Kathy & Jim Zee from the Rockabilly Hall of Fame
Kathy Zee was born Kathleen Ann Zaleski in Lawrenceville on June 12, 1946. By the age of four, she was already playing the mandolin (it was probably the only instrument that she could wrap her little hands around) and was primed to hit the stage like her big brother Jimmy.
He was all of twelve and singing at various shows. Jimmy was performing at a benefit concert for the Leukemia Foundation at a local high school gym, and let his lil' sis join him. She sang the Sophie Tucker chestnut "Some Of These Days," and as a result the "Harmony Wildcats," consisting of Kathy and Jimmy, were born.
The act played record hops, shows, and talent contests. Kathy sang and Jimmy played guitar and did back-up vocals; he was a veteran trouper who had won several talent shows, including the Wilkens Amateur Hour.
They regularly appeared on Pittsburgh-area radio and television broadcasts like the Eva Jackson and Virginia O'Donnell shows before graduating to the national Ted Mack Amateur Hour.
In 1958, manager Elmer Willett signed Kathy to a solo contract, and sent her to a voice coach. That must have turned the trick; he wrangled a deal with New York's Laurie records, a Dot subsidiary, which released her first record "Buzzin" in the US.
Although Jimmy wasn't on the record credits (He did have his own record in 1957, under the credit of Mike and Jim called "Dungaree Cutie" b/w "Baby Don't Knock", released on Josie #825 as both a 45 and 78), he played guitar and sang the backing vocals for "Buzzin'" (Laurie 3020), which cracked the U.S. Top 40 and was a huge local hit.
A few months before the USA release of "Buzzin'," it was issued in Germany on the Polydor label (66901), and was #1 in Hamburg (OK, Nummer Eins for Teutonic sticklers) for three straight weeks, and Kathy Zee is still popular overseas.
"I know my records are being played in the Netherlands and in Germany," she wrote. "There is a DJ over there named Giel Aarts who I do some liners for every now and then. And I have a fan club over in the Netherlands headed by Nol Voorst."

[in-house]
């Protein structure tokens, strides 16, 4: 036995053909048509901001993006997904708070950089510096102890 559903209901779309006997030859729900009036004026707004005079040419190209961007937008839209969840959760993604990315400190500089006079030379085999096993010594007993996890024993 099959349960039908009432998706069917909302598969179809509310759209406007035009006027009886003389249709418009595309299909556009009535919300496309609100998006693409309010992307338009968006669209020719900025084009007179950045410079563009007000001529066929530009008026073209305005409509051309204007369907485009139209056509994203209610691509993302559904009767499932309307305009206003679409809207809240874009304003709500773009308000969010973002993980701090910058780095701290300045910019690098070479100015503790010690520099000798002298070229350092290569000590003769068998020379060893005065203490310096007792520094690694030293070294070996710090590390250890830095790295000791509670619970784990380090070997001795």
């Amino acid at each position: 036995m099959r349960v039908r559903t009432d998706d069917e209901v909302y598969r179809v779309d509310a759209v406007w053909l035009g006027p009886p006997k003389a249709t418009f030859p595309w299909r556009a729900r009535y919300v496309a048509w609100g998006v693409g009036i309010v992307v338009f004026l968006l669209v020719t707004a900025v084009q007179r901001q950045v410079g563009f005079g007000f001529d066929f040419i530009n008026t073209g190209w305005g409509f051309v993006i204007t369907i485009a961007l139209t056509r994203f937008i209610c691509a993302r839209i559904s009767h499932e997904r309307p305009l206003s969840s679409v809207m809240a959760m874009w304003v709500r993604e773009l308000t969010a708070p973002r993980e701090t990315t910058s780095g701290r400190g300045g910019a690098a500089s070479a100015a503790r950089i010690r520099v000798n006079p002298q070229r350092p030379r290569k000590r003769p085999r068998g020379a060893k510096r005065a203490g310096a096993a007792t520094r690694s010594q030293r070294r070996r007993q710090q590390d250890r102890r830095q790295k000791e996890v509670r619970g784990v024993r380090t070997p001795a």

The wax was backed with an up tempo B side called "Crackerjack," which got some play, too. It was pretty heady stuff for a thirteen year old from Lawrenceville.
Kathy and Jimmy toured all over the east coast, and locally they did the hop circuit (they were particular favorites of those hosted by DJ Stan Wall). Willett decided to release the next song on his own label.
"Santa Claus Rock and Roll" b/w the ballad "Your Name, Your Name" (Willett 45-121) was credited to Kathy and Jimmy Zee, with Dick Glaser and the Glaser Brothers doing the back up vocals.
But the disk didn't have the legs of its predecessor. It again did well regionally, but the strictly local Willett label couldn't promote the vinyl outside the area. Their brief fling with rock fame came crashing to a halt.
The duo continued performing in the Pittsburgh area and remained a part of the Ted Mack Amateur Hour tour. But when Kathy graduated from Divine Providence Academy in 1964 at the age of 17, she and Jimmy were ready for greener pastures. They took Horace Greeley's old advice to heart and went west.
Kathy and Jimmy headed to Hollywood and were signed by the Johnny Robinson agency, big time talent reps, and started working right away.
The pair were booked at places like the Sands Hotel in San Diego, and spent several years performing in the southwest. They later become part of a club act in Reno named the Al Bello Revue. The show played at the Primadonna Club for over a year then moved to the Mapes Hotel, where the revue performed for another year.
Kathy was getting offers to join other groups, and when the Bello gig came to an end, the siblings split. Jimmy remained part of the Reno lounge scene while Kathy joined Abby Neal and the Ranch Girls as a rhythm guitar player and singer. They toured across the country until Neal had a heart attack and the group broke up.
She worked for a short time with a local group, the Tony Austin Trio that gigged in the Reno/Tahoe area and then moved on to a group called the Diplomats.
Zee became the featured singer and played bass. The Diplomats were actually the Sunshine Boys, a noted gospel group made up of Ace Richman, Jerry Wallace, Eddie Wallace and Woody Woodruff.
When they came to California, they changed their name to the Diplomats to play the clubs in Vegas, Reno and Tahoe. They also toured heavily, and after a couple of years, Kathy finally had her fill of buses and suitcases. She retired at age 27 to raise her family.
Now Kathy (Zaleski) Davis lives in Amador county, on seven acres about an hour from Sacramento, and sings in the choir at her local church. She has two children, five grandchildren, and makes and sells her hand crafted jewelry under the Kathy Davis line. She plans to start a Kathy Zee line in 2011. She also plans to offer autographed pictures, with the proceeds going to local charities like the womens' shelter and animal rescue society.
Jimmy, married with one son, is retired and has a home in Carson City.
They do periodically get together for a living room reunion gig, as Kathy wrote "When I do see him, which is about once a year, we get our guitars out and have a little jam session, and it sure does bring back the good ole times. We can still harmonize."
And no doubt reminiscence about the long strange trip from Lawrenceville to the left coast.
Kathy Zee - "Buzzin'" 1958